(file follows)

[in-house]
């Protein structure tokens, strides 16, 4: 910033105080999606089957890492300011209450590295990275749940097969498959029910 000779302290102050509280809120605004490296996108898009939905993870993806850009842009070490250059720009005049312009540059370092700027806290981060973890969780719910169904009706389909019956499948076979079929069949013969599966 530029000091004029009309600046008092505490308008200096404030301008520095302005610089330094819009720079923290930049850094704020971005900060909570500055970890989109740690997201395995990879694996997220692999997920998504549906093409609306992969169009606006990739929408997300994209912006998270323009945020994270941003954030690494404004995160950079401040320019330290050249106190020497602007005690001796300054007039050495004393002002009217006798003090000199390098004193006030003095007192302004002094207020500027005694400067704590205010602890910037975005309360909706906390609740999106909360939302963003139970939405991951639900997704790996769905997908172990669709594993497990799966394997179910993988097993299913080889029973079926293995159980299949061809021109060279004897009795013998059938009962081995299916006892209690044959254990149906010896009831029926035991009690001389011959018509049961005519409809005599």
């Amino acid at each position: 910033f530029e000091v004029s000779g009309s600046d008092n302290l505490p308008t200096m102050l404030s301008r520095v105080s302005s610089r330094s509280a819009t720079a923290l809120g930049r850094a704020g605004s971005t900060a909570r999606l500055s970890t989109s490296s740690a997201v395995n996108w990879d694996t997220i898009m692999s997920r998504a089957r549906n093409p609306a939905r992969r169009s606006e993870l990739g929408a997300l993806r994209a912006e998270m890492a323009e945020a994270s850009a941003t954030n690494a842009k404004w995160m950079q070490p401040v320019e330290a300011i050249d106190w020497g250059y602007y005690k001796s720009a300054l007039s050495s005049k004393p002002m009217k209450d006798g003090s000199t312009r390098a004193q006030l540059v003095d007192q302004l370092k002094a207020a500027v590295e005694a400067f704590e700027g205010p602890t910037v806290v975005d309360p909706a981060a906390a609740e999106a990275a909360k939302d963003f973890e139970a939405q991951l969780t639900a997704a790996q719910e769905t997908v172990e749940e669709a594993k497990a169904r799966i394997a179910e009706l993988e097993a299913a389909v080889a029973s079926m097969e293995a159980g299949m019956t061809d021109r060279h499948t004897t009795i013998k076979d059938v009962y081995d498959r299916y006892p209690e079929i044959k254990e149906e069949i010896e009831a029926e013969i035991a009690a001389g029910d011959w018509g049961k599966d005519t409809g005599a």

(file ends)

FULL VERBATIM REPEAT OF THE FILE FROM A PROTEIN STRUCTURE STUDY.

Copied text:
[in-house]
């Protein structure tokens, strides 16, 4: 910033105080999606089957890492300011209450590295990275749940097969498959029910 000779302290102050509280809120605004490296996108898009939905993870993806850009842009070490250059720009005049312009540059370092700027806290981060973890969780719910169904009706389909019956499948076979079929069949013969599966 530029000091004029009309600046008092505490308008200096404030301008520095302005610089330094819009720079923290930049850094704020971005900060909570500055970890989109740690997201395995990879694996997220692999997920998504549906093409609306992969169009606006990739929408997300994209912006998270323009945020994270941003954030690494404004995160950079401040320019330290050249106190020497602007005690001796300054007039050495004393002002009217006798003090000199390098004193006030003095007192302004002094207020500027005694400067704590205010602890910037975005309360909706906390609740999106909360939302963003139970939405991951639900997704790996769905997908172990669709594993497990799966394997179910993988097993299913080889029973079926293995159980299949061809021109060279004897009795013998059938009962081995299916006892209690044959254990149906010896009831029926035991009690001389011959018509049961005519409809005599």
């Amino acid at each position: 910033f530029e000091v004029s000779g009309s600046d008092n302290l505490p308008t200096m102050l404030s301008r520095v105080s302005s610089r330094s509280a819009t720079a923290l809120g930049r850094a704020g605004s971005t900060a909570r999606l500055s970890t989109s490296s740690a997201v395995n996108w990879d694996t997220i898009m692999s997920r998504a089957r549906n093409p609306a939905r992969r169009s606006e993870l990739g929408a997300l993806r994209a912006e998270m890492a323009e945020a994270s850009a941003t954030n690494a842009k404004w995160m950079q070490p401040v320019e330290a300011i050249d106190w020497g250059y602007y005690k001796s720009a300054l007039s050495s005049k004393p002002m009217k209450d006798g003090s000199t312009r390098a004193q006030l540059v003095d007192q302004l370092k002094a207020a500027v590295e005694a400067f704590e700027g205010p602890t910037v806290v975005d309360p909706a981060a906390a609740e999106a990275a909360k939302d963003f973890e139970a939405q991951l969780t639900a997704a790996q719910e769905t997908v172990e749940e669709a594993k497990a169904r799966i394997a179910e009706l993988e097993a299913a389909v080889a029973s079926m097969e293995a159980g299949m019956t061809d021109r060279h499948t004897t009795i013998k076979d059938v009962y081995d498959r299916y006892p209690e079929i044959k254990e149906e069949i010896e009831a029926e013969i035991a009690a001389g029910d011959w018509g049961k599966d005519t409809g005599a």